Risk of periprosthetic femur fracture after anterior cortical bone windowing: A mechanical analysis of short versus long cemented stems in pigs

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Abstract

BACKGROUND AND PURPOSE: Removal of distal cement at femoral implant revision is technically challenging and is associated with complications such as cortical perforations. A technique that can reduce the risks and operating time is to make a small cortical window in the distal femur for enhanced access. We wanted to determine whether the use of long, bridging, cemented femoral stems is necessary to reduce the risk of postoperative periprosthetic fractures after using an anterior cortical bone window. METHODS: 66 fresh pig femurs underwent mechanical testing. Steel rods were implanted at 3 locations: (1) at the distal window edge, (2) 15 mm proximally to the cortical window edge, and (3) 15 mm distally. 54 femurs were tested using a 3-point bending setup and 12 femurs were tested using a torsional load setup. RESULTS: Load to fracture ratio and bending stiffness ratio were similar in the 3 groups, for either the 3-point bending test or the torsional load test. INTERPRETATION: Our findings suggest that bypass of cortical windows with a revision femoral component may not reduce the risk of periprosthetic fracture.[on SciFinder (R)]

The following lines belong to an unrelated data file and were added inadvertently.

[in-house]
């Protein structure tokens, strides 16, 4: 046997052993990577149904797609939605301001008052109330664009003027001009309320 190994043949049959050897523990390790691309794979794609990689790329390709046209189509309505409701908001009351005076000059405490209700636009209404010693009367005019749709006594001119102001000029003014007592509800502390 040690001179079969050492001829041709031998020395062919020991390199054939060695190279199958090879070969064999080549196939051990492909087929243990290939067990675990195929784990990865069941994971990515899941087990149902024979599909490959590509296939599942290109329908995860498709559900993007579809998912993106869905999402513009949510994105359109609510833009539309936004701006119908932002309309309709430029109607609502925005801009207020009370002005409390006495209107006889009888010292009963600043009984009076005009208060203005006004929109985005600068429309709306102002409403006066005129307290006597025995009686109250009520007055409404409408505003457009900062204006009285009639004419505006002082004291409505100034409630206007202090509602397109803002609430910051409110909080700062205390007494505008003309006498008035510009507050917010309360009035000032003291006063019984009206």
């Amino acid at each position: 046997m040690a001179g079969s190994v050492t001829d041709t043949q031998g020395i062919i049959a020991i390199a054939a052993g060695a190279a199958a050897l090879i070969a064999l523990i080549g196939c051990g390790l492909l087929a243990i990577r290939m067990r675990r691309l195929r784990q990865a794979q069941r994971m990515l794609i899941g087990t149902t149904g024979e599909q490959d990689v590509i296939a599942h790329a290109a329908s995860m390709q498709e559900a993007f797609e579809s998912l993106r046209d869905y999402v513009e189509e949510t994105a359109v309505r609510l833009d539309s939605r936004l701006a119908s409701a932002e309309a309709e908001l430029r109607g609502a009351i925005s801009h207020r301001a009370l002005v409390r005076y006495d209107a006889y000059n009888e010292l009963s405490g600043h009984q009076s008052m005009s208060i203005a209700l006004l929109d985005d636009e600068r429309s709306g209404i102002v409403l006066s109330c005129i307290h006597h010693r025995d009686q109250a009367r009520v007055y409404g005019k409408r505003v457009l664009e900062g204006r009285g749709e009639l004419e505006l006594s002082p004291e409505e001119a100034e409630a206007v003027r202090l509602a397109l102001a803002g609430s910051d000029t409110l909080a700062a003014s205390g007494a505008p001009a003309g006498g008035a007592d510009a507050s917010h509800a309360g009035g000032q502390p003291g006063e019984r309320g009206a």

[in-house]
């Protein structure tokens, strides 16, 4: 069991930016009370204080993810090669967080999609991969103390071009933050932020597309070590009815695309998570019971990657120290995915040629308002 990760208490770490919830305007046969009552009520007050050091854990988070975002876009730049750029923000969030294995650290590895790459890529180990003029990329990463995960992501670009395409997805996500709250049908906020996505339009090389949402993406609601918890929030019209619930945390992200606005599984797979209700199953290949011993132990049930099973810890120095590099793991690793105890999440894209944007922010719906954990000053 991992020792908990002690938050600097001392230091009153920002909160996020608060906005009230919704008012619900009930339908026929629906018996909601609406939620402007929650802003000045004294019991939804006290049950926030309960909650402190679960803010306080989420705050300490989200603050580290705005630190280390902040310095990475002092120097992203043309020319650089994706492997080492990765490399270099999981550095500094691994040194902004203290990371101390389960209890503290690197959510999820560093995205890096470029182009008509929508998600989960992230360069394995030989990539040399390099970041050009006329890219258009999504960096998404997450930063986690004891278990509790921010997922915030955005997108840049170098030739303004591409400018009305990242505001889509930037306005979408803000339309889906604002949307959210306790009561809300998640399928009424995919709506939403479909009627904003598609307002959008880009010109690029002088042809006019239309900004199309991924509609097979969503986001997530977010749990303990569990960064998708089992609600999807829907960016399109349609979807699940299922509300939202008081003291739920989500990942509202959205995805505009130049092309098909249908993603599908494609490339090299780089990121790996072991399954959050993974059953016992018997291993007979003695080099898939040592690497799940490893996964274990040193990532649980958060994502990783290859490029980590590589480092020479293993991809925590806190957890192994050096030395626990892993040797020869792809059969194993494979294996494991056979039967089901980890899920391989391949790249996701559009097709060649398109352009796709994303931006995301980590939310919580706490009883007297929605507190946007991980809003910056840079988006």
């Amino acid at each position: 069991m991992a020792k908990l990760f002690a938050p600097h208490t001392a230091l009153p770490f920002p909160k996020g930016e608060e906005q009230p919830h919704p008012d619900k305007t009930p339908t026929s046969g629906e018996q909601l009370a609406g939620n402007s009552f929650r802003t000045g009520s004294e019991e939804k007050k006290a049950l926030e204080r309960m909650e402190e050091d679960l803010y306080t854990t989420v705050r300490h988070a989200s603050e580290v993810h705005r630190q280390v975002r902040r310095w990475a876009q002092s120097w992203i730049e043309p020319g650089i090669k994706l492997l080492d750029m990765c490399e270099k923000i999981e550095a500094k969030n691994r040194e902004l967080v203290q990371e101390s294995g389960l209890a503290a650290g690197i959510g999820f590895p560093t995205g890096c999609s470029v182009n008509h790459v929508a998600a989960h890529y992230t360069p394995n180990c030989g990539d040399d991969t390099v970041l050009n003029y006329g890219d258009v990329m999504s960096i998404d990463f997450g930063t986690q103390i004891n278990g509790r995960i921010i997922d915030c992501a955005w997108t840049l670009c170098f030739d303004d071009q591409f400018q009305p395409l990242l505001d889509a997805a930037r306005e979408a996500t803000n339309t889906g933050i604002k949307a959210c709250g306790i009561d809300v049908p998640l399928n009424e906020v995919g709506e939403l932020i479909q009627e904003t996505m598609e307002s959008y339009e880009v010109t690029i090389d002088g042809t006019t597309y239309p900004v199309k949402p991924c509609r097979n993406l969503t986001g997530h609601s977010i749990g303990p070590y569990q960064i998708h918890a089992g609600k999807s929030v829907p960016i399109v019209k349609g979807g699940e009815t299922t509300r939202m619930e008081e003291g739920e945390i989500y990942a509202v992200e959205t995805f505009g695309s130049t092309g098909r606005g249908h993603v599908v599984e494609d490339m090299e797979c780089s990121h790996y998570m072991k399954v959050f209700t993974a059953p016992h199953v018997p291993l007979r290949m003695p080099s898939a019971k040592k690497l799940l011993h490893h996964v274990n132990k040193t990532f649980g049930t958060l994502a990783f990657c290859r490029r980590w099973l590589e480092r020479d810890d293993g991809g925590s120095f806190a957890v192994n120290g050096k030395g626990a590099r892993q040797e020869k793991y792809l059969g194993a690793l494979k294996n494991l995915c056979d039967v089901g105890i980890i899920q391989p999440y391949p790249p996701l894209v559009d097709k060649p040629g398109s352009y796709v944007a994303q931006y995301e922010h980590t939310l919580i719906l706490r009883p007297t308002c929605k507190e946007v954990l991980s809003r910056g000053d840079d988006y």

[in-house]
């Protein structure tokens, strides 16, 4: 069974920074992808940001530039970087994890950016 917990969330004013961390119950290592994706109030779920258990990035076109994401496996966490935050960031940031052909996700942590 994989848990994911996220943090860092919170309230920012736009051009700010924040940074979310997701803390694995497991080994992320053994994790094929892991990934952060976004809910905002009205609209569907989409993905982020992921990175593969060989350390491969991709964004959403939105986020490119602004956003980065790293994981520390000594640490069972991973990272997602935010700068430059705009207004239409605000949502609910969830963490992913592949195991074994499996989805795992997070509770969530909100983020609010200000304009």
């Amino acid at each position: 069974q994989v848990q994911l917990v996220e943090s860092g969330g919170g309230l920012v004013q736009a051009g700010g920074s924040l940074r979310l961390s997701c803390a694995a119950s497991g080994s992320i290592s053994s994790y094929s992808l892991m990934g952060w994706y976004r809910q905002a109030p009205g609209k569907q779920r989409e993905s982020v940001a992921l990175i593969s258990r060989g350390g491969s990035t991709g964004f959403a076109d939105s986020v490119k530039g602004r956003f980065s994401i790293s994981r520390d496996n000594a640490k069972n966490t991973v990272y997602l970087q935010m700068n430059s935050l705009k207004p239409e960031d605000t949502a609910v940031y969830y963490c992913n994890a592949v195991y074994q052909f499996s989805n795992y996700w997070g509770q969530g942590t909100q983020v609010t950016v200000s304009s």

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Wilson, L. J., Richards, C. J., Irvine, D., Tillie, A., & Crawford, R. W. (2011). Risk of periprosthetic femur fracture after anterior cortical bone windowing: A mechanical analysis of short versus long cemented stems in pigs. Acta Orthopaedica, 82(6), 674–678. https://doi.org/10.3109/17453674.2011.636670

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